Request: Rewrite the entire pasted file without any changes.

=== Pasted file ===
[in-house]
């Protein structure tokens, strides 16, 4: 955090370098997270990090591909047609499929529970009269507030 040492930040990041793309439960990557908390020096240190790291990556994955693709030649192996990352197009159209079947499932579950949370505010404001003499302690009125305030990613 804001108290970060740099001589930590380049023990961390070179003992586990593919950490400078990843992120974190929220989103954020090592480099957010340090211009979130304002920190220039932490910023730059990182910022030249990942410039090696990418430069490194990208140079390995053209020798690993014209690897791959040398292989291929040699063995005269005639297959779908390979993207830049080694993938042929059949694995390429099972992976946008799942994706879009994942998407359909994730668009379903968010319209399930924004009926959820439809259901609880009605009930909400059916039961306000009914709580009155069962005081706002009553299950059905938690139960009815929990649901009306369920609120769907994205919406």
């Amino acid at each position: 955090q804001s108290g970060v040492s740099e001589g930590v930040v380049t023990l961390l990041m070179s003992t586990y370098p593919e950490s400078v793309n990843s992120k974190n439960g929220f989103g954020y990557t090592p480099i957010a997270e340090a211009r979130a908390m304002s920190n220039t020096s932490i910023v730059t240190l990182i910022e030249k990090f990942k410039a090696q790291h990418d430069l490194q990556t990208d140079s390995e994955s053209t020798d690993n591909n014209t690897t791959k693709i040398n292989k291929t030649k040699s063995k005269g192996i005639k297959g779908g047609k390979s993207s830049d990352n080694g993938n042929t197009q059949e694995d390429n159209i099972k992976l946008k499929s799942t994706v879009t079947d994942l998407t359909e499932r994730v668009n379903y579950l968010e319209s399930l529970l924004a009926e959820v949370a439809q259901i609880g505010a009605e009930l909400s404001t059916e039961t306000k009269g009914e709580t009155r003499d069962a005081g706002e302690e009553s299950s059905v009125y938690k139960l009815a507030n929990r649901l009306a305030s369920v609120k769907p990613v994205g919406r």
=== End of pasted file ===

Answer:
[in-house]
């Protein structure tokens, strides 16, 4: 955090370098997270990090591909047609499929529970009269507030 040492930040990041793309439960990557908390020096240190790291990556994955693709030649192996990352197009159209079947499932579950949370505010404001003499302690009125305030990613 804001108290970060740099001589930590380049023990961390070179003992586990593919950490400078990843992120974190929220989103954020090592480099957010340090211009979130304002920190220039932490910023730059990182910022030249990942410039090696990418430069490194990208140079390995053209020798690993014209690897791959040398292989291929040699063995005269005639297959779908390979993207830049080694993938042929059949694995390429099972992976946008799942994706879009994942998407359909994730668009379903968010319209399930924004009926959820439809259901609880009605009930909400059916039961306000009914709580009155069962005081706002009553299950059905938690139960009815929990649901009306369920609120769907994205919406």
């Amino acid at each position: 955090q804001s108290g970060v040492s740099e001589g930590v930040v380049t023990l961390l990041m070179s003992t586990y370098p593919e950490s400078v793309n990843s992120k974190n439960g929220f989103g954020y990557t090592p480099i957010a997270e340090a211009r979130a908390m304002s920190n220039t020096s932490i910023v730059t240190l990182i910022e030249k990090f990942k410039a090696q790291h990418d430069l490194q990556t990208d140079s390995e994955s053209t020798d690993n591909n014209t690897t791959k693709i040398n292989k291929t030649k040699s063995k005269g192996i005639k297959g779908g047609k390979s993207s830049d990352n080694g993938n042929t197009q059949e694995d390429n159209i099972k992976l946008k499929s799942t994706v879009t079947d994942l998407t359909e499932r994730v668009n379903y579950l968010e319209s399930l529970l924004a009926e959820v949370a439809q259901i609880g505010a009605e009930l909400s404001t059916e039961t306000k009269g009914e709580t009155r003499d069962a005081g706002e302690e009553s299950s059905v009125y938690k139960l009815a507030n929990r649901l009306a305030s369920v609120k769907p990613v994205g919406r």